October 16, 2013

The Coach's Coach

The 1988 San Francisco Giants did not lack for leaders. They had Will Clark, Rick Reuschel, Mike LaCoss, Rusty Tillman ... all famous leaders. But their greatest leader stood at third base, and his name was Matt Williams Bill Fahey.


Giants Leaders, 1989 Topps

If you did what Bill Fahey told you to when he tugged on his ear - hit a home run - you could have the good fortune of shaking his hand as you rounded third, provided you shook like A MAN and some ninnypants jerkface.

But how did Bill Fahey even get to third base?

Well, he got there mainly because the Giants are not afraid to try new ideas.

The first new idea was: Let's put a coach at third base who has never coached there before and see what happens.

The second new idea was: What happened was magic.

SCOTTSDALE, ARIZ. — Whoever said there is nothing new in big league baseball should have been here Tuesday. A big league third-base coach, Bill Fahey of the San Francisco Giants, was receiving instruction from another third-base coach. Or to put it more simply: one coach is coaching another.

This is pretty much the greatest lede ever. One coach coaching another? WHA WHA WHAAAAAAAA????? That is new to baseball and happened in 1988 for the first time. It used to be like:

Coach: Hey player, do THIS.

Player: Got it coach.

Other coach: No, no, no. Tell him to do this like this. Do THIS.

Coach: HEY WHAT THE HELL BUDDY I'LL DO THE COACHIN' ROUND HERE! GET OFF THE FIELD DAG NABIT!

But:

"It takes a true leader to be led." -- Garfield (the cat)

More:

``I don`t think it`s ever happened before,`` conceded Herman Franks, 74, the coach doing the coaching. ``I`ll tell him all I know.``

This card would be much more accurate if there was a dream-like image of Herman Franks standing in the outfield and nodding his approval as Fahey shook hands with whatshisface.

``I think he`ll be all right,`` Franks observed, speaking of his pupil. ``He`s got to know every arm out there and when to gamble. I can only teach him so much. A lot of it is horse sense and instinct.``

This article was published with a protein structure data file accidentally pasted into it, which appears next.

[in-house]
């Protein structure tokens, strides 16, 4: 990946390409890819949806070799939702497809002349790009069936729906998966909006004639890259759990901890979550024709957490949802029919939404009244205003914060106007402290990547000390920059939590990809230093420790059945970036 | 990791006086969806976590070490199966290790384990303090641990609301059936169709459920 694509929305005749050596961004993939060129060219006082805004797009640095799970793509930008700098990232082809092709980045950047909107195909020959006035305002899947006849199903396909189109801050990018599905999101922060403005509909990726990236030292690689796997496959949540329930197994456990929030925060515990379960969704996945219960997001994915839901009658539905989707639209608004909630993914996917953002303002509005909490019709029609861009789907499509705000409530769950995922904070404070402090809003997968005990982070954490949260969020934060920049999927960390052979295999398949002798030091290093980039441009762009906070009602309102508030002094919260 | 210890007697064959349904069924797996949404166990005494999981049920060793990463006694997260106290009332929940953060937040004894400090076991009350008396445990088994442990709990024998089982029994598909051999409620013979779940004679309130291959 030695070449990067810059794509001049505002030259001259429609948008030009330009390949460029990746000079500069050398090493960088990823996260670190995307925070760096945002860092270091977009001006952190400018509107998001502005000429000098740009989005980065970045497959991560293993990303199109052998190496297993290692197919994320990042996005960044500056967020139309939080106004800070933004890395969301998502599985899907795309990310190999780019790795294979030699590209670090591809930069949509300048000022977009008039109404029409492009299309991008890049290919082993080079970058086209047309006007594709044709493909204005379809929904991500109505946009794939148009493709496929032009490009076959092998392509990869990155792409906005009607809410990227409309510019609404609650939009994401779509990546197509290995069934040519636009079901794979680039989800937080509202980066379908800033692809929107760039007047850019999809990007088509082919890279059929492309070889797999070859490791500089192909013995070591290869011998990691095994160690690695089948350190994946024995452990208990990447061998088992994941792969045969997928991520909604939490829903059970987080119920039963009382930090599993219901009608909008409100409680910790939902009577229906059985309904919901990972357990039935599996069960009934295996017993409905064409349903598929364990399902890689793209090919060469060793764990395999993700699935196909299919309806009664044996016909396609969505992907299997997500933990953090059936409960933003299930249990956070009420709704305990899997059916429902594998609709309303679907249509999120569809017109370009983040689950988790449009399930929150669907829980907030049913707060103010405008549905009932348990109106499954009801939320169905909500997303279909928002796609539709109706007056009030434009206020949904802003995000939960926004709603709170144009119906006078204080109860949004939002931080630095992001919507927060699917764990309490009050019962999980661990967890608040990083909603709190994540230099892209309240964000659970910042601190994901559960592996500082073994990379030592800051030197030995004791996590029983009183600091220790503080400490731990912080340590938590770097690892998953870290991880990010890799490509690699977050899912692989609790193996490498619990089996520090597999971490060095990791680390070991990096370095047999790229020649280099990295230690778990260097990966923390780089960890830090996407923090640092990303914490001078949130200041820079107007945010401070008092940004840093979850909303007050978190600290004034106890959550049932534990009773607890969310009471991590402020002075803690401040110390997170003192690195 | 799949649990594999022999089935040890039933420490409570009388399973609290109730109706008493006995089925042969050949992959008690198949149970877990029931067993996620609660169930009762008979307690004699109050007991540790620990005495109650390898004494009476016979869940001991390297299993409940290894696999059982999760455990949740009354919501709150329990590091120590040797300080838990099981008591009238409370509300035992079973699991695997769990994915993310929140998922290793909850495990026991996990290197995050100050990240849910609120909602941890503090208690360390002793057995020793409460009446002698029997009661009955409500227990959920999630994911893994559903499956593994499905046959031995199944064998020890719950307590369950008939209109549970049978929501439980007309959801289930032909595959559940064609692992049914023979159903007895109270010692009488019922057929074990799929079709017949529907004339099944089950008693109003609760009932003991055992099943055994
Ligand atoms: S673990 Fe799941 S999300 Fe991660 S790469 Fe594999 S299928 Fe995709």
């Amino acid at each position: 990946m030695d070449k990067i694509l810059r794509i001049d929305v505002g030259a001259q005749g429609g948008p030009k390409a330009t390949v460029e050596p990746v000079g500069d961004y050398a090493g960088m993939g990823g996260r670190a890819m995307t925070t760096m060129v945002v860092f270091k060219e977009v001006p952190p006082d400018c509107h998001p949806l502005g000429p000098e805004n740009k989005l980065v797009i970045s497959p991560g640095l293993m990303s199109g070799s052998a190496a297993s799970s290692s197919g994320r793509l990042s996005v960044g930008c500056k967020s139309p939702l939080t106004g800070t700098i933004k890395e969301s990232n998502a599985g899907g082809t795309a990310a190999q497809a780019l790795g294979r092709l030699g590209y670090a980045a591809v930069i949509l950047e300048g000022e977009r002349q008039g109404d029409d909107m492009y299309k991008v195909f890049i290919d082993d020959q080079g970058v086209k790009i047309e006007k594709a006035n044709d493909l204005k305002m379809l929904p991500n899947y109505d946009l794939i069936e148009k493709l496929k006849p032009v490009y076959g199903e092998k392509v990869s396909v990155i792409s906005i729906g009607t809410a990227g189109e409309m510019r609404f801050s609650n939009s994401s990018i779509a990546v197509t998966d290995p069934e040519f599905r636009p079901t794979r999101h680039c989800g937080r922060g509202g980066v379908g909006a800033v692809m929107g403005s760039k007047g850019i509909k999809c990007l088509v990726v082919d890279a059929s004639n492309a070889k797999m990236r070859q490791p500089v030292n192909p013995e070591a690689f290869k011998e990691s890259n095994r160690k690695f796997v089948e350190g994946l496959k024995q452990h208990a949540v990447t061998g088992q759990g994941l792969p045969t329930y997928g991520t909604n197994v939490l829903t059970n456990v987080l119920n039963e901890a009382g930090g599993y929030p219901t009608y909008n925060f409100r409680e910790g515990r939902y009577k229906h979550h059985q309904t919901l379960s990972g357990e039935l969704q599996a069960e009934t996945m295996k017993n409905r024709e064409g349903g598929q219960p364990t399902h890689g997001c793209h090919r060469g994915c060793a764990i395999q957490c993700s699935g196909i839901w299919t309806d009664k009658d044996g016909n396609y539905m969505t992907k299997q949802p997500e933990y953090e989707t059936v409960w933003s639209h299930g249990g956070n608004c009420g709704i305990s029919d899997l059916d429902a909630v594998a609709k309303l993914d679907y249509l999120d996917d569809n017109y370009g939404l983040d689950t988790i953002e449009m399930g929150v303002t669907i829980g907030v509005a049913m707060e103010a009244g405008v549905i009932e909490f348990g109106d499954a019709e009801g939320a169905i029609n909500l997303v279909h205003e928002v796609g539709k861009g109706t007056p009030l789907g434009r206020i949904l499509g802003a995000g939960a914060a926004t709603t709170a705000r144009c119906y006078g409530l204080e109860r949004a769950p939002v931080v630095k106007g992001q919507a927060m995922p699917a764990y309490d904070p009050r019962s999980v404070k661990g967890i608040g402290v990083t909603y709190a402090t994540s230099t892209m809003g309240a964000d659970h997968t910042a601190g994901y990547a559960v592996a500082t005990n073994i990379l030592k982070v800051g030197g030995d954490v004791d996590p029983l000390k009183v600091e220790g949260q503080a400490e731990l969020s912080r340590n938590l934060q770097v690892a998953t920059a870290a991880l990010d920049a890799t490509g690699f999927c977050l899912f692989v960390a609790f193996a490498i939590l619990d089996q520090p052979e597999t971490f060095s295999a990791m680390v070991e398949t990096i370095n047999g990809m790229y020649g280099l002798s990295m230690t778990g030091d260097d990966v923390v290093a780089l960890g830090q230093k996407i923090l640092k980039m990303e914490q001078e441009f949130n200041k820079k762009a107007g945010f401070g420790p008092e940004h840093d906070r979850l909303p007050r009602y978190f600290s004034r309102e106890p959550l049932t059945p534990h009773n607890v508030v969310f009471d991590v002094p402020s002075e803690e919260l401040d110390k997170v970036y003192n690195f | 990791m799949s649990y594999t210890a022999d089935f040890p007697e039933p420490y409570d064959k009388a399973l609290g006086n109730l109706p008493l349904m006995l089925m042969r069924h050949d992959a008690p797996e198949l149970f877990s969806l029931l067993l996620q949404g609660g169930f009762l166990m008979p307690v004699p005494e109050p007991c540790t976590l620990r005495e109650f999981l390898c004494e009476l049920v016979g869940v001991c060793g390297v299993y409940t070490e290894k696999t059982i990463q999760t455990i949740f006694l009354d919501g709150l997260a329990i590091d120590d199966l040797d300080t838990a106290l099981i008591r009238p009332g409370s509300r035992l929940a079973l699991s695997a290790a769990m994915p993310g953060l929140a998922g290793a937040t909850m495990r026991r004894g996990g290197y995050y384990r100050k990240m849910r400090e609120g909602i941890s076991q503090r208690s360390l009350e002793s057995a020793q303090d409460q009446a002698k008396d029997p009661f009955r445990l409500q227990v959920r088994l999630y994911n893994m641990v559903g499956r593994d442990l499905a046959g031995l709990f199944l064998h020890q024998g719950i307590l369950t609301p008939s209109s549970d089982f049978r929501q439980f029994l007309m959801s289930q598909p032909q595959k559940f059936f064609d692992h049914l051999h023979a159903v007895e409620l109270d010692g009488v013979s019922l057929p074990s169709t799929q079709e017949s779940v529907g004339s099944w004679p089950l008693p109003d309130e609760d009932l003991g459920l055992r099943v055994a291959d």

Pretty sure Fahey was using his horse sense here, when he horse-sensed the sign for "hit a dinger, fella."

The third-base coach is, in effect, an assistant manager. He gets the signs from the dugout and relays them to the first-base coach, the hitter and the baserunners. He must be constantly of (sic) aware of the game situations-the speed of the baserunner, accuracy and arm strength of all the outfielders and which hitters are due up next.

WHICH HITTERS ARE DUE UP NEXT (!!!)

Player: Who's up next, skip? Ain't nobody in the on-deck circle ...

Manager: Confarnit how should I know? Ask the third base coach ya' dingbat!

Seriously everyone please read this spring training column from 1988. It is awesome, and features phrases like:

horse sense
skull session
Connie Mack
chalk talk
10-gallon hat
John Wayne
pearl-handled six-shooters
"All we had was the damn salad."

Anyway, the point is that third base coach Phil Bill Fahey is the greatest leader to have ever led. A true pioneer, he is the reason why no coach or player has since worn No. 42. A bust of Fahey is the first thing you see when you walk into the Baseball Hall of Fame, and below it is inscribed the phrase, "The first coach to have ever been coached by another coach with coaching, Bill Fahey coached with #horsesense."

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